In 2014, a clearance from the Supreme Court of India broke many hearts, it was the clearance to scrape a legend. A legend that was meant to break Nazi in World War II but broke Pakistan in 1971. INS Vikrant (courageous) was the first aircraft carrier of India. The ship was laid down as HMS Hercules for the British Royal Navy during World War II, but construction was put on hold when the war ended. India purchased the incomplete carrier in 1957, and construction was completed in 1961. She was commissioned in the Indian Navy on 4 March 1961 and her homeport was in Bombay.

                                                   She was a Majestic class light carrier with a full load displacement was 19,500 tons, an overall length of 210 m, a beam of 39 m, and a draught of 7.3 m. The powerhouse consisted of four Admiralty three-drum boilers with two Parsons geared steam turbines which could propel it to a maximum speed of 46 km/h, she had a maximum range of 22,000 km at a speed of 26 km/h with a capacity of store 3,125 long tones fuel. Back in the World War II-era anti-aircraft guns were very crucial and in this case, there were sixteen 40mm Bofors anti-aircraft guns. The air wing consisted of eighteen single-seat Hawker Sea Hawk day fighter jets armed with four 20mm guns along with a payload of either sixty rockets or four 500 lbs bombs; five anti-submarine warfare Breguet Br. 1050 Alize aircrafts armed with torpedoes, depth charges, or bombs; Westland Sea King and HAL Chetak helicopters. There were steam catapults for take-off and arrester wire for the landing of aircraft. She was equipped with LW-05 air-search radar, ZW-06 surface-search radar, LW-10 tactical radar, and Type 963 aircraft-landing radar.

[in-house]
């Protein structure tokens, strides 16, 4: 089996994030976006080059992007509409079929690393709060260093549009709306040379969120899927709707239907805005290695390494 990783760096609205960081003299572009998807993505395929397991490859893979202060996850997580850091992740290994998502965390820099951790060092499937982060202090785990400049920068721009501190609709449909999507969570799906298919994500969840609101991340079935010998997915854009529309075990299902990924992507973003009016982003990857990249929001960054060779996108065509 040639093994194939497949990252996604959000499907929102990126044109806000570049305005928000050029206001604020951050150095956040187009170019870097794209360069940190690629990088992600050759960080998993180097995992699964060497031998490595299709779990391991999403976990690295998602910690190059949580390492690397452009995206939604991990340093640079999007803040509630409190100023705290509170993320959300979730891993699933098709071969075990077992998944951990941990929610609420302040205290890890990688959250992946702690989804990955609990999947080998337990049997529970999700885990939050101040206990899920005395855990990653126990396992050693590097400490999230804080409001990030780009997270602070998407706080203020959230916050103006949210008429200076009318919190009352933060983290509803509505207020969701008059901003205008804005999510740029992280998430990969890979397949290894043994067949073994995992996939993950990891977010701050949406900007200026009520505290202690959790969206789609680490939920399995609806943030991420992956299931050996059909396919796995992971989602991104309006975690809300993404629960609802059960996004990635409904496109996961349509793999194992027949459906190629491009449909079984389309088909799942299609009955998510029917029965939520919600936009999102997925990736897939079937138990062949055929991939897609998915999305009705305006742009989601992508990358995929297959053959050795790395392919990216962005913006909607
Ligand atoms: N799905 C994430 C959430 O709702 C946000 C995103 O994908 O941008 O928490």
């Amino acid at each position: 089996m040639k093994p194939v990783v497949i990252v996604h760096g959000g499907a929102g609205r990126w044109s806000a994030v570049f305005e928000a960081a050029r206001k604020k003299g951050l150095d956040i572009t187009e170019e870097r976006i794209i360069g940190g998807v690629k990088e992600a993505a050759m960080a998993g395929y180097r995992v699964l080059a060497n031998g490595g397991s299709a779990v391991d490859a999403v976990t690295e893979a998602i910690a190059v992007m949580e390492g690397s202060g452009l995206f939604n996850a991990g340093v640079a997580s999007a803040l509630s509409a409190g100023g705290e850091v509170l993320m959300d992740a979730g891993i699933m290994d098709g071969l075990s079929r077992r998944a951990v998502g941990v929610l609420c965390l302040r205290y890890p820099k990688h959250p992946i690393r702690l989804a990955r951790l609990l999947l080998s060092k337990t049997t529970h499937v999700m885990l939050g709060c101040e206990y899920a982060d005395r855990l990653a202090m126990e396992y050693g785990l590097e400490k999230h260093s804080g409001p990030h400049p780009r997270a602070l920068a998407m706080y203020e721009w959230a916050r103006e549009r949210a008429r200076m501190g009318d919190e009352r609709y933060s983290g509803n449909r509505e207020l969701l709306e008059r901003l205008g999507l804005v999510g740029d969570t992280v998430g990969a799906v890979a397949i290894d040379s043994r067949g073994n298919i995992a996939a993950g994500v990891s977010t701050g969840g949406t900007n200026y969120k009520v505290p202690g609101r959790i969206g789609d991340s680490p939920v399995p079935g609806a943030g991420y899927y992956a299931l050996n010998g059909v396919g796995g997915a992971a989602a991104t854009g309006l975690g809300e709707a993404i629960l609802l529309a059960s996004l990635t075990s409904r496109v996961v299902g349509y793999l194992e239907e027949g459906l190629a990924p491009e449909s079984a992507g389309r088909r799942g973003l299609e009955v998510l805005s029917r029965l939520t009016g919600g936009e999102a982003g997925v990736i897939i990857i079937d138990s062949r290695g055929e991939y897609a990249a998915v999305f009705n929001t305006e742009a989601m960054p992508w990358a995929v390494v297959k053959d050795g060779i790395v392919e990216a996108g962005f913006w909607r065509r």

Within ten months of her, commissioning INS Vikrant was deployed on her first operation. In December 1961, the ship was deployed for Operation Vijay (the code name for the annexation of Goa) off the coast of Goa with two destroyers, INS Rajput and INS Kripan. Vikrant did not see action and patrolled along the coast to deter foreign interference. During the Indo-Pakistani War of 1965, she was in dry dock for refitting and did not see any action. But in the 1971 Indo-Pak war, things became a little interesting. Whether it was enforcing a naval blockade on Pakistan in the Bay of Bengal or heavy bombing on East Pakistan now Bangladesh, the role of INS Vikrant was very significant. At that time its carrier battle group consisted of two Brahmaputra class frigates, two Arnala class anti-submarine warfare corvettes, two Ghariyal class landing ship tanks, INS Khanderi (submarine), and SCI Deshdeep which was a civil tanker for oil replenishment role.

                                                                      But before the war, things were not going smooth for Vikrant. In June 1970, She was docked at the Naval Dockyard, Bombay, due to many internal fatigue cracks and fissures in the water drums of her boilers that could not be repaired by welding. As replacement drums were not available locally, four new ones were ordered from Britain, and Naval Headquarters issued orders not to use the boilers until further notice. On 26 February 1971, the ship was moved from Ballard Pier Extension to the anchorage, without replacement drums. The main objective behind this move was to light up the boilers at reduced pressure and work up the main and flight deck machinery that had been idle for almost seven months. On 1 March, the boilers were ignited, and basin trials up to 40 revolutions per minute (RPM) were conducted. Catapult trials were conducted on the same day. The ship began preliminary sea trials on 18 March and returned two days later. Trials were again conducted on 26–27 April. The navy decided to limit the boilers’ pressure and propeller revolutions, reducing the ship’s speed to 14 knots (26 km/h; 16 mph). With the growing expectations of a war with Pakistan in the near future, the navy started to transfer its ships to strategically advantageous locations in Indian waters. The primary concern of Naval Headquarters about the operation was the serviceability. When asked his opinion regarding the involvement of Vikrant in the war, the Fleet Operations Officer told the Chief of the Naval Staff Admiral Sardarilal Mathradas Nanda: